Text and Photos by Gloria Seow, Education Committee Chairperson
Weekend intertidal walks are few and far between in any given year, as such walks in places like Sentosa island and Changi beach (southern and eastern part of Singapore respectively) are possible only if the tide falls to 0.2 metres and below. Another inconvenience involves the tendency of ultra-low tides to be in the pre-dawn hours and on weekdays. So we counted ourselves lucky to be out jaunting around Tanjong Rimau, a rare natural shore located just beyond Rasa Sentosa Resort, on the clear Sunday morning of 24 July 2016 just after the sun had peeked above the horizon.
Located just beyond Rasa Sentosa Resort, the exposed rocky shoreline of Tanjong Rimau yielded bountiful sightings.
Uncle Marcus Ng was our erudite lead guide, assisted by Auntie Juria Toramae and Uncle Ivan Kwan who moved ahead as scouts. First up, we found an ethereal Blue-lined Flatworm (Pseudoceros concinnus) in the shallows, a regular encounter on many of our intertidal habitats. Continuing the blue theme, we saw a Pimply Phyllid Nudibranch (Phyllidiella pustulosa), a sea slug around 4 cm long with a hard body sporting clustered bumps called tubercles. Some tubercles even come in colours such as pink, red, grey or green. Kids and their parents were intrigued by the profusion of soft and hard corals, anemones, sponges, seagrass and seaweed that characterise this stretch of wild rocky shoreline.
Next, Auntie Gloria came across an exposed Snapping Shrimp (family Alpheidae). Unfortunately, this nervous critter was so stressed by our presence that it dropped its pincer as it ducked under a rock. Thankfully, lost pincers can regenerate with time. Like many crustaceans, the Snapping Shrimp can willingly shed its claws when threatened or attacked, as it is better to lose a pincer than its life. Of its two pincers, the enlarged one can produce a one-of-a-kind sound, so loud that it can stun tiny fish prey and even crack the shells of small clams. Snapping Shrimps are responsible for the regular pops that one hears around intertidal areas.
We had a really adorable baby Reef Octopus (family Octopodidae) swimming around our booties and wellies. Uncle Marcus gently lifted it out of the water to the delight of many. In general, octopus can survive for between 30 to 60 minutes on land, as oxygen diffusion can still take place through moist skin. It is known to crawl around to get from intertidal pool to pool, or to feed on shellfish or snails found above the waterline.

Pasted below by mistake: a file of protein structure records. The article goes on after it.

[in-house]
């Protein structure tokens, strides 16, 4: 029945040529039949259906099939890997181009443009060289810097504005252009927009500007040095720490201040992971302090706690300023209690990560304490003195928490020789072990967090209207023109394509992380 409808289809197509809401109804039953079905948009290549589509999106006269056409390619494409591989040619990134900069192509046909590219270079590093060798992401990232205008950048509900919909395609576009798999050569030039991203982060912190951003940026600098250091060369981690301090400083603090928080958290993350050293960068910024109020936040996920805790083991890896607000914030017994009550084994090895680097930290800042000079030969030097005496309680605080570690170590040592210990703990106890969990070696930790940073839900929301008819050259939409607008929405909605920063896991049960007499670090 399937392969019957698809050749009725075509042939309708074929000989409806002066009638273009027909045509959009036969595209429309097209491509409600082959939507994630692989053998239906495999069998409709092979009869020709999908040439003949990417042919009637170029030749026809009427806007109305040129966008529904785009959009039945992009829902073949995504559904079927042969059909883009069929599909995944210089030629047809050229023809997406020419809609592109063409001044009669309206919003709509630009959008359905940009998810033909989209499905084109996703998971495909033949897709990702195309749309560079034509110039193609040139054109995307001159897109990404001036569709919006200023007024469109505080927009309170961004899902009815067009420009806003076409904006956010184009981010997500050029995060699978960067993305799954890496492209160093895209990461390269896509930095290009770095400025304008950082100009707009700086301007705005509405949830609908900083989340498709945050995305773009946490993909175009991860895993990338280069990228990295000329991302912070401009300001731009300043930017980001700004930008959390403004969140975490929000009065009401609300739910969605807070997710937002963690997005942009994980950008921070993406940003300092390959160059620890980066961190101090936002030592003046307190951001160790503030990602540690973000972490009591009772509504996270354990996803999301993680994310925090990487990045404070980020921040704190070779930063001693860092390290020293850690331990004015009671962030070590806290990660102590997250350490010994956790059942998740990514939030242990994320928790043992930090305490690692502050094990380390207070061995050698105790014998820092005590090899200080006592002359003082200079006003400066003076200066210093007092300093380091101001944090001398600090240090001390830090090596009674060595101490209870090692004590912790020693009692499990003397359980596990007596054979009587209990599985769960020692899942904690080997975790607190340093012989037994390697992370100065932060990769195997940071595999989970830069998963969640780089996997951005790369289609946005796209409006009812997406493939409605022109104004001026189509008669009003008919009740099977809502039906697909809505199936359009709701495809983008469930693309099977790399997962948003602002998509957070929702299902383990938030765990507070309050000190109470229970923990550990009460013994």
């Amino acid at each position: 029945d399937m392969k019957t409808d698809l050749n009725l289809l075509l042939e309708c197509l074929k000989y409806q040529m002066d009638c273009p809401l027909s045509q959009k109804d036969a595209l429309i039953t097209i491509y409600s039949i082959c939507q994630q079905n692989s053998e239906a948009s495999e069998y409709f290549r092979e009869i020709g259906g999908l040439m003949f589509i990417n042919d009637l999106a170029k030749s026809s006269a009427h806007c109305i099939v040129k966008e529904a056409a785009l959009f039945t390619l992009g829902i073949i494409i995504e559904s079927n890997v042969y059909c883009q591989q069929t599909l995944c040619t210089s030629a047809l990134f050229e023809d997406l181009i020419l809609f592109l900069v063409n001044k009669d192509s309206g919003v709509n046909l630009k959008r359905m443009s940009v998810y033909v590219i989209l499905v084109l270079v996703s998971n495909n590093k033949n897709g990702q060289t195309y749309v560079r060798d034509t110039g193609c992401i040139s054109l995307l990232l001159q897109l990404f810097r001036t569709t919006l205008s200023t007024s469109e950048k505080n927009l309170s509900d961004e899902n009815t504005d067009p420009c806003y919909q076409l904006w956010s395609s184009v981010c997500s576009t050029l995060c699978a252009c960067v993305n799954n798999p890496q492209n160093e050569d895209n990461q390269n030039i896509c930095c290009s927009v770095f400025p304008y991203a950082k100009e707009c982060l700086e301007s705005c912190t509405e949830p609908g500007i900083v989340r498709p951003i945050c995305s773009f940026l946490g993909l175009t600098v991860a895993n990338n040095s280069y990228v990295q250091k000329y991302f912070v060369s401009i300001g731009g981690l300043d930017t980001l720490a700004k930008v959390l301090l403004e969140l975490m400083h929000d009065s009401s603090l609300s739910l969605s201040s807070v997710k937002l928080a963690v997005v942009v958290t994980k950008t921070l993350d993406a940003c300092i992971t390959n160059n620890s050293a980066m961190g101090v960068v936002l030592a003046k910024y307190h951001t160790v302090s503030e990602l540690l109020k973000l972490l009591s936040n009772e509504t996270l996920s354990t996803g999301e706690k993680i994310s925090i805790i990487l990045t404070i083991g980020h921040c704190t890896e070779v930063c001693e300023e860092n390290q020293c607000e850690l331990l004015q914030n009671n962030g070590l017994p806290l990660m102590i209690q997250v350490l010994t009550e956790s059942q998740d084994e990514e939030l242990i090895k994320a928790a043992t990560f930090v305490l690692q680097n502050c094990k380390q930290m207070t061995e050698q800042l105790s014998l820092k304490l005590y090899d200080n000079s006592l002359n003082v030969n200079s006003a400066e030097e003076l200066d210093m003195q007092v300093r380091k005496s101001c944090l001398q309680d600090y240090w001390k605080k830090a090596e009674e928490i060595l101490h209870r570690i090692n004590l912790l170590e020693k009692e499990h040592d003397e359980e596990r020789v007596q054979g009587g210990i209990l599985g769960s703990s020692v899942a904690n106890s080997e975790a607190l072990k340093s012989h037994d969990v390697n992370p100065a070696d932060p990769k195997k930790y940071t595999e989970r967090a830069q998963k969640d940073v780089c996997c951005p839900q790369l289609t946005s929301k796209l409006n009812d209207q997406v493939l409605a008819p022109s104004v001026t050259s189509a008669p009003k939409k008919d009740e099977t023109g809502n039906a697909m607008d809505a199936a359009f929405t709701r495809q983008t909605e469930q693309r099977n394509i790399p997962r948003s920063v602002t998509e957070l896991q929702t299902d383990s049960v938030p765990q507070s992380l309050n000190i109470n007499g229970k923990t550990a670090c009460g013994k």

One of the kids reported seeing a ‘snake’. Upon investigation, it turned out to be a shudder-inducing metre long Giant Reef Worm (Eunice aphroditois). Uncle Marcus said that this was a fierce predator best left alone as it can deliver a nasty bite. Equally crabby creatures populate the intertidal environment. In quick succession, we found a Spotted-belly Forceps Crab (Ozius guttatus) that had both pincers raised in attack-defence mode, as well as the highly poisonous Red Egg Crab (Atergatis integerrimus) that took on a crouched defensive stance.
Our seekers Auntie Juria and Uncle Ivan brought back several interesting finds including a huge Spider Conch Shell (the classic looking shell that people can hold to their ears to ‘hear’ the sea), as well as a Giant Top Shell Snail (Tectus niloticus), an enormous snail with a pyramidal shell. Other marvellous encounters included the Black Long Sea Cucumber (Holothuria leucospilota), Blue Jorunna Sponge (Neopetrosia spp) and Leather Coral (Sarcophyton spp).
The rare Masked Burrowing Crab we found is likely the first sighting for Sentosa.
Fortunately or unfortunately, we had our most significant sighting when the group had already dispersed. Auntie Gloria noticed a strange ‘unicorn’ crab barely 3 cm across on a sandy substrate between the rocks. Uncle Marcus promptly identified it as the rare Masked Burrowing Crab (Gomeza bicornis). He pronounced that this was likely the first sighting for Sentosa. The perceived ‘unicorn’ is actually a pair of long antennae joined together with interlocking hairs. The united antennae are speculated to form a breathing tube, used when the crab buries itself in the sand with only the tip of its antennae visible. We were jubilant at this find, a cool lifer for Auntie Gloria, Uncle Tim and Auntie Lena.